Beth is in some ways a protagonist familiar to readers of recent Irish fiction. She’s a young woman leaving home for the first time to begin a degree at Trinity College, this time not in English lit (that’s her room-mate) but psychology. Unlike Rooney’s Marianne or Louise Nealon’s Debbie, Beth is not literally or metaphorically a country girl but a 20-year-old former elite swimmer and the granddaughter of a famous Irish poet. Her coming of age is about solving the mystery of her grandfather’s life and death, and though that story involves mental illness, Beth herself remains well enough.
We meet Beth alone in the pool in Trinity’s sports complex. “After a hundred laps she feels calm and rejuvenated, her body pinging with the tremors of exercise. An old, good feeling.” We follow her out of the pool, across campus to her room where “cardboard boxes stand in a loose ring… like a Neolithic monument” and then watch her explore her new room-mate’s book and film collection.
Sadie, perfectly groomed in her exuberantly decorated bedroom, possessor of much good wine, is impressed when Beth admits that the poet whose selected works she’s studying is Beth’s grandfather, Benjamin Crowe.
Sadie introduces Beth, who is much more interested in Crowe than in psychology, to her tutor, post-doc Justin. Sadie fancies Justin but he flirts with Beth; she begins to go to his lectures and he takes to running into her at the pool, and then in the sauna. Beth enjoys the attention, keeps swimming, talks to her therapist, at weekends goes home to her mother and elderly grandmother, Lydia, who is sharp and funny and a vicious custodian of her late husband’s archive.
Justin, Beth remembers, once came to see Lydia, hoping for an interview and access to papers. She tells Lydia that Justin is sorry for being “aggressive and rude”. “Sorry, love,” replies Lydia. “I’ve no interest in the self-serving repentance of an ambitious little scholarly shit.”
Lydia and Sadie, similar characters at different stages of life, are the truth-tellers of this novel and perhaps its most attractive characters, sharp-tongued and loyal. It will take Beth most of the rest of the book to realise that Lydia is right about Justin.
The affair between the adulterous male professor and the pretty student ingenue is the backbone of the campus novel, but in this case carefully modulated. Justin is not Beth’s teacher, nor even in her department, and he’s not very much older than her, not a professor but a post-doc on a short-term contract. “I want this,” Beth says, sober and without constraint, as they first have sex, and she’s the one who ends it.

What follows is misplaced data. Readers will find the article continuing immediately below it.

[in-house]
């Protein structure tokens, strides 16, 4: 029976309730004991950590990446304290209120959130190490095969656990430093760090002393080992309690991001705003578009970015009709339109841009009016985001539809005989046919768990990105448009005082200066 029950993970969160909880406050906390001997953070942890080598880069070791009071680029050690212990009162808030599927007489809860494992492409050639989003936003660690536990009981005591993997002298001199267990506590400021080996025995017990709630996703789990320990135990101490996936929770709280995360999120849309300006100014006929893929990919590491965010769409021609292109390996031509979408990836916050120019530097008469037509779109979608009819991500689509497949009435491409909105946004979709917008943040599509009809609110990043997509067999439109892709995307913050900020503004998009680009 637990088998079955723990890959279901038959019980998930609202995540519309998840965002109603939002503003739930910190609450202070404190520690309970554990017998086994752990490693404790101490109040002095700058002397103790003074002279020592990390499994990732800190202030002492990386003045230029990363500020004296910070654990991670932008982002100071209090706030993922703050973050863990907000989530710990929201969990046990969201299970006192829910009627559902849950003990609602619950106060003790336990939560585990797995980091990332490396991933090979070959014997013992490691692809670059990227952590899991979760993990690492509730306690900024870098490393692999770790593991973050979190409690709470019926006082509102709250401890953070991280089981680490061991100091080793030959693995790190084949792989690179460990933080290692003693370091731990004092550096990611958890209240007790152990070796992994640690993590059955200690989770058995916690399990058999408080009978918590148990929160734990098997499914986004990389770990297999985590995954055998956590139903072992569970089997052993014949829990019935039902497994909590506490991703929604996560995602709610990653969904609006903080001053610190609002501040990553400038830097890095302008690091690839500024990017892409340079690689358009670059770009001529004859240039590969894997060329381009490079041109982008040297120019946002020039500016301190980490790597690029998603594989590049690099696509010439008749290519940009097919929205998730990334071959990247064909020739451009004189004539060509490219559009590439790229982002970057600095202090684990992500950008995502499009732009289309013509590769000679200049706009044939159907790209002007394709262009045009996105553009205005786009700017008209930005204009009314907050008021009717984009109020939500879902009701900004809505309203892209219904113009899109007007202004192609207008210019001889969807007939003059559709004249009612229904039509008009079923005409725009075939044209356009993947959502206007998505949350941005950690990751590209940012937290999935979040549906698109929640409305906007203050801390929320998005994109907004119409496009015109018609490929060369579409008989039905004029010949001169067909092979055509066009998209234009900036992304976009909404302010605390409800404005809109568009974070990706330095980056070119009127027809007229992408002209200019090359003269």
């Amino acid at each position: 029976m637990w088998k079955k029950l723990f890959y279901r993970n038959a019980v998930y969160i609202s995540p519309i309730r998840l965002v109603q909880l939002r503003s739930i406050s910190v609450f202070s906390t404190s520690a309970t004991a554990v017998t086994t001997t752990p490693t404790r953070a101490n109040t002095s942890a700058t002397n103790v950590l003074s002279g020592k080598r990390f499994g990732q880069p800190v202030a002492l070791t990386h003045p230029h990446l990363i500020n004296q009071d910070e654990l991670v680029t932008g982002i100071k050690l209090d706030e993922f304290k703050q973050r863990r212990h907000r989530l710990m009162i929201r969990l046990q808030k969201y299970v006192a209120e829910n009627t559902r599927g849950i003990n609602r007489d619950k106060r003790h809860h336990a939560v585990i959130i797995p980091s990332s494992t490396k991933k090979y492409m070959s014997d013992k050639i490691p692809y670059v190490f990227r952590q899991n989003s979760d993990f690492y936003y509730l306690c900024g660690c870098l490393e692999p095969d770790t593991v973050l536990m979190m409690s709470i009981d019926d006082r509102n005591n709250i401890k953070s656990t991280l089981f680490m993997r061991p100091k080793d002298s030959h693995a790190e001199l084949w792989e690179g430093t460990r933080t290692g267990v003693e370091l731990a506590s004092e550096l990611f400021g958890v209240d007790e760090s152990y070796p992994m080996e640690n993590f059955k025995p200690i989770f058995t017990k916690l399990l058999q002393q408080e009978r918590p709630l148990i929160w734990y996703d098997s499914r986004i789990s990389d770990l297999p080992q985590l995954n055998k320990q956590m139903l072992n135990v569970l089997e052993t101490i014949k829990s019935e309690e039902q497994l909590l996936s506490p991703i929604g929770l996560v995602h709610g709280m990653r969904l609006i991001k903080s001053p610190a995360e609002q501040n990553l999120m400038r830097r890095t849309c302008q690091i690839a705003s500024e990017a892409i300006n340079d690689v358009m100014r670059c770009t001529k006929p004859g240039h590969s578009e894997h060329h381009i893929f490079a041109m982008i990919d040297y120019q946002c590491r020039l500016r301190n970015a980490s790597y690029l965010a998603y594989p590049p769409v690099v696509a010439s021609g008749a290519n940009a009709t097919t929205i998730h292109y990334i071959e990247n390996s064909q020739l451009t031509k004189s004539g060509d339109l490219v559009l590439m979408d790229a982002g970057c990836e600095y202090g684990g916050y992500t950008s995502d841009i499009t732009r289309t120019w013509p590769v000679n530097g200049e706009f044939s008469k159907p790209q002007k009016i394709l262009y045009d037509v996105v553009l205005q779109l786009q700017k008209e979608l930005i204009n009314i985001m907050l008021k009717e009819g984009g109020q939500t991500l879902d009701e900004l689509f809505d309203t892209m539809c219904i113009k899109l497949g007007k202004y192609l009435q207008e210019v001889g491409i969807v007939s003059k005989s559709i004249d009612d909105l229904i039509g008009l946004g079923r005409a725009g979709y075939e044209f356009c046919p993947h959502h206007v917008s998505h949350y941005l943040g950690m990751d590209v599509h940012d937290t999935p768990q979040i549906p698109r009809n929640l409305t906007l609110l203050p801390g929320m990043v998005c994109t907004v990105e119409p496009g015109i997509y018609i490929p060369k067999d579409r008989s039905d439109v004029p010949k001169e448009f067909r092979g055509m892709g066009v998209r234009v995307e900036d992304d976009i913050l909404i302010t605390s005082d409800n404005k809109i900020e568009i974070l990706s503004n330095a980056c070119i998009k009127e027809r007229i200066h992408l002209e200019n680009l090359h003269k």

Despite having frozen on the starting block, turned her back on her Olympic hopes and repeated her Leaving Cert in the wake of a breakdown barely mentioned in the novel, Beth is not the fragile and self-destructive heroine of much new Irish fiction. She doesn’t drink much, eats well, and makes fully informed and interesting decisions about sex. As she begins to explore the archive in her grandmother’s attic room, it becomes clear that the abiding sense of darkness in Beth’s life is not about her athletic performance but about the untold story of her grandfather’s suicide.
Lydia allows Beth to read her grandfather’s papers, among which she finds an unpublished biography by a scholar who knew him well. This is the only literary text “quoted” in the novel; an astute move because, as AS Byatt showed in Possession, the problem with writing a novel about a poet is that you probably have to write some of the poems, which is easier with an obscure Victorian poet than a modern one whom everyone in the world of the novel can quote because he’s taught at school.
Crowe’s poems haunt the book, unspoken, and though the device is obvious it is successful. The biography leads Beth to its author and to a road trip across Ireland with Sadie, whose own home life turns out to be messy. Near the place where Crowe jumped off a cliff, Julie welcomes the girls, cooks for them and finally fills in the gaps in the family history Beth thought she had always known.
I enjoyed Holding Her Breath. The premise is familiar, but this is an appealing iteration, stylishly written, with strong female voices.